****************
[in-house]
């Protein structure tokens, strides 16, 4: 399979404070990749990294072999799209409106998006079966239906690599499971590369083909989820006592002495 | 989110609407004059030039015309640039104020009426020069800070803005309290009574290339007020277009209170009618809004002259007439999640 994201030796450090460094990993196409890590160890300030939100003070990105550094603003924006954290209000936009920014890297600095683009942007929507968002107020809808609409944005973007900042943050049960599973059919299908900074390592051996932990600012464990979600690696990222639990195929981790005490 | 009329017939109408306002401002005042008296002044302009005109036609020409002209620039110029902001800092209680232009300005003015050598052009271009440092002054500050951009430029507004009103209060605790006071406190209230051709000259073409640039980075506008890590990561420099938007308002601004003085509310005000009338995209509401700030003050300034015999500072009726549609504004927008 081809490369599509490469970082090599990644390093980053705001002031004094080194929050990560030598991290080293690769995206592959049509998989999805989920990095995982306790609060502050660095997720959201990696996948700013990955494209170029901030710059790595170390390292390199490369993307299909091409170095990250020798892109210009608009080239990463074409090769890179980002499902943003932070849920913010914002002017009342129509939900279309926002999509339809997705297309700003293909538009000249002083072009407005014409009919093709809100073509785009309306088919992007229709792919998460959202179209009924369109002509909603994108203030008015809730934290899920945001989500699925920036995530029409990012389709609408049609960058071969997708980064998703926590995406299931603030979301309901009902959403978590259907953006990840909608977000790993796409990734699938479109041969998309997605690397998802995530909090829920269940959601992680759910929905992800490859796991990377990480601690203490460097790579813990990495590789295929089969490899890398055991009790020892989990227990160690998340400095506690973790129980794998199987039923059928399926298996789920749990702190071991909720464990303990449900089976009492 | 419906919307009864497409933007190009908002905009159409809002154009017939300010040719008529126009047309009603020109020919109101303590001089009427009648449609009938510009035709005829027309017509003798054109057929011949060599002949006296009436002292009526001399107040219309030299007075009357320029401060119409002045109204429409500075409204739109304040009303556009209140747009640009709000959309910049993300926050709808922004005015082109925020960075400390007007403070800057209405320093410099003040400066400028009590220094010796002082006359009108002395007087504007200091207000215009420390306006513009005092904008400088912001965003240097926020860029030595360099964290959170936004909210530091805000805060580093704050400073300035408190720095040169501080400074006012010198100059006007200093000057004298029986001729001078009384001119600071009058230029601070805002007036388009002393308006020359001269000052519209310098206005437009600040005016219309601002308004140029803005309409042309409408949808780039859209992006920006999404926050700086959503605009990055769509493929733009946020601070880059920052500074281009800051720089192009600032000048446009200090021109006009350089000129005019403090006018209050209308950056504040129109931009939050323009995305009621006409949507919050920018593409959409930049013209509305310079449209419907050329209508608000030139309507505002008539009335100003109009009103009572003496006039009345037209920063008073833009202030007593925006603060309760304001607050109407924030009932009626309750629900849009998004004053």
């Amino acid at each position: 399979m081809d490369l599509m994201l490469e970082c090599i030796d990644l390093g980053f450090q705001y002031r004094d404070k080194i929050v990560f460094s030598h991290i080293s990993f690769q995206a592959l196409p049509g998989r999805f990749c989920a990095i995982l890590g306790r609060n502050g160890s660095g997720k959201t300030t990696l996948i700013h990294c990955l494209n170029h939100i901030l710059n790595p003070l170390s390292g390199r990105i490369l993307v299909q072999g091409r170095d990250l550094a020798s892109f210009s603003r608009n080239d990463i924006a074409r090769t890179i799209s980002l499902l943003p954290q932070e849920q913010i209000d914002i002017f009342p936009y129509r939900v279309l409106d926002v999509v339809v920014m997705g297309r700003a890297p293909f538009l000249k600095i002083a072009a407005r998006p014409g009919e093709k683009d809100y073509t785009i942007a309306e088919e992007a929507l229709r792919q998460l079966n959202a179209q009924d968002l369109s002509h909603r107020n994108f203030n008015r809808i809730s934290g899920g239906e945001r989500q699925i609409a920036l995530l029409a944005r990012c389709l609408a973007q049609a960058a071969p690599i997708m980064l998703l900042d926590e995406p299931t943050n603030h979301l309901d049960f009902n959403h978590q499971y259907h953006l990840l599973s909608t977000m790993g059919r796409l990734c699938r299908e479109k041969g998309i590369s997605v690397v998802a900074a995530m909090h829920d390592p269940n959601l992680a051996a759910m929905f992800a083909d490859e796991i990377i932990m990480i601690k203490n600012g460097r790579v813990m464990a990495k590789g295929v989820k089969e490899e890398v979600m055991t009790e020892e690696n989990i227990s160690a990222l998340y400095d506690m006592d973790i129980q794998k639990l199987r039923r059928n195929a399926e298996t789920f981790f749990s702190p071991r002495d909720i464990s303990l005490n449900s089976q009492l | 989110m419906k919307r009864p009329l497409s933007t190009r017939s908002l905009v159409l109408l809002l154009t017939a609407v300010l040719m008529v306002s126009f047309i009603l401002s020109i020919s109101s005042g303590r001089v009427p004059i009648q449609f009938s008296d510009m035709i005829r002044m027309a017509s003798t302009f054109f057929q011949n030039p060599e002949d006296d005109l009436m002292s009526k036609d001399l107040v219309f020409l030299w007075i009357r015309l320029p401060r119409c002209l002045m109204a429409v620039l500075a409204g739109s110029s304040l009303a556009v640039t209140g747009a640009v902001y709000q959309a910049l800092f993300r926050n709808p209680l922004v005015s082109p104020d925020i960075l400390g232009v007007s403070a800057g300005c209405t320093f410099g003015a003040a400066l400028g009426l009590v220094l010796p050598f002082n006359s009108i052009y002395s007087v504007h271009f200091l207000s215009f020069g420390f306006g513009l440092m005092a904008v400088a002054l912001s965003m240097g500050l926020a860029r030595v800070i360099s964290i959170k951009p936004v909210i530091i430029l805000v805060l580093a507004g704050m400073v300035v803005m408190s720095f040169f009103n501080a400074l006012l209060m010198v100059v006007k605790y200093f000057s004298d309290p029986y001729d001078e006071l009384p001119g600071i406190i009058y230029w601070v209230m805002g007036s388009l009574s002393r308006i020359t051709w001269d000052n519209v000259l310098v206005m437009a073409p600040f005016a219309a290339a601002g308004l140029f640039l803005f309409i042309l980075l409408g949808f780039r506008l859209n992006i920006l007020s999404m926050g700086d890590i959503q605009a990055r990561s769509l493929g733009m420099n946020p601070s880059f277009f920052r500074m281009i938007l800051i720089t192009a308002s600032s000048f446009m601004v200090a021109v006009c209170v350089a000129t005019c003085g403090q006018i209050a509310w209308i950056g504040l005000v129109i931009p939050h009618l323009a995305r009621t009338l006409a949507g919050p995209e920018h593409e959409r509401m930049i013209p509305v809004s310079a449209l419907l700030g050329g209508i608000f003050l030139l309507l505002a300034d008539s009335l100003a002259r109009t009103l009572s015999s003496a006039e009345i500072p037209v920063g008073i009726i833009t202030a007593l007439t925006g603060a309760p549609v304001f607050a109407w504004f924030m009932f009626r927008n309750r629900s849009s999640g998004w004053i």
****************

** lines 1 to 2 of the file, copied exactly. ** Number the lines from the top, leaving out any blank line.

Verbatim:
[in-house]
């Protein structure tokens, strides 16, 4: 399979404070990749990294072999799209409106998006079966239906690599499971590369083909989820006592002495 | 989110609407004059030039015309640039104020009426020069800070803005309290009574290339007020277009209170009618809004002259007439999640 994201030796450090460094990993196409890590160890300030939100003070990105550094603003924006954290209000936009920014890297600095683009942007929507968002107020809808609409944005973007900042943050049960599973059919299908900074390592051996932990600012464990979600690696990222639990195929981790005490 | 009329017939109408306002401002005042008296002044302009005109036609020409002209620039110029902001800092209680232009300005003015050598052009271009440092002054500050951009430029507004009103209060605790006071406190209230051709000259073409640039980075506008890590990561420099938007308002601004003085509310005000009338995209509401700030003050300034015999500072009726549609504004927008 081809490369599509490469970082090599990644390093980053705001002031004094080194929050990560030598991290080293690769995206592959049509998989999805989920990095995982306790609060502050660095997720959201990696996948700013990955494209170029901030710059790595170390390292390199490369993307299909091409170095990250020798892109210009608009080239990463074409090769890179980002499902943003932070849920913010914002002017009342129509939900279309926002999509339809997705297309700003293909538009000249002083072009407005014409009919093709809100073509785009309306088919992007229709792919998460959202179209009924369109002509909603994108203030008015809730934290899920945001989500699925920036995530029409990012389709609408049609960058071969997708980064998703926590995406299931603030979301309901009902959403978590259907953006990840909608977000790993796409990734699938479109041969998309997605690397998802995530909090829920269940959601992680759910929905992800490859796991990377990480601690203490460097790579813990990495590789295929089969490899890398055991009790020892989990227990160690998340400095506690973790129980794998199987039923059928399926298996789920749990702190071991909720464990303990449900089976009492 | 419906919307009864497409933007190009908002905009159409809002154009017939300010040719008529126009047309009603020109020919109101303590001089009427009648449609009938510009035709005829027309017509003798054109057929011949060599002949006296009436002292009526001399107040219309030299007075009357320029401060119409002045109204429409500075409204739109304040009303556009209140747009640009709000959309910049993300926050709808922004005015082109925020960075400390007007403070800057209405320093410099003040400066400028009590220094010796002082006359009108002395007087504007200091207000215009420390306006513009005092904008400088912001965003240097926020860029030595360099964290959170936004909210530091805000805060580093704050400073300035408190720095040169501080400074006012010198100059006007200093000057004298029986001729001078009384001119600071009058230029601070805002007036388009002393308006020359001269000052519209310098206005437009600040005016219309601002308004140029803005309409042309409408949808780039859209992006920006999404926050700086959503605009990055769509493929733009946020601070880059920052500074281009800051720089192009600032000048446009200090021109006009350089000129005019403090006018209050209308950056504040129109931009939050323009995305009621006409949507919050920018593409959409930049013209509305310079449209419907050329209508608000030139309507505002008539009335100003109009009103009572003496006039009345037209920063008073833009202030007593925006603060309760304001607050109407924030009932009626309750629900849009998004004053």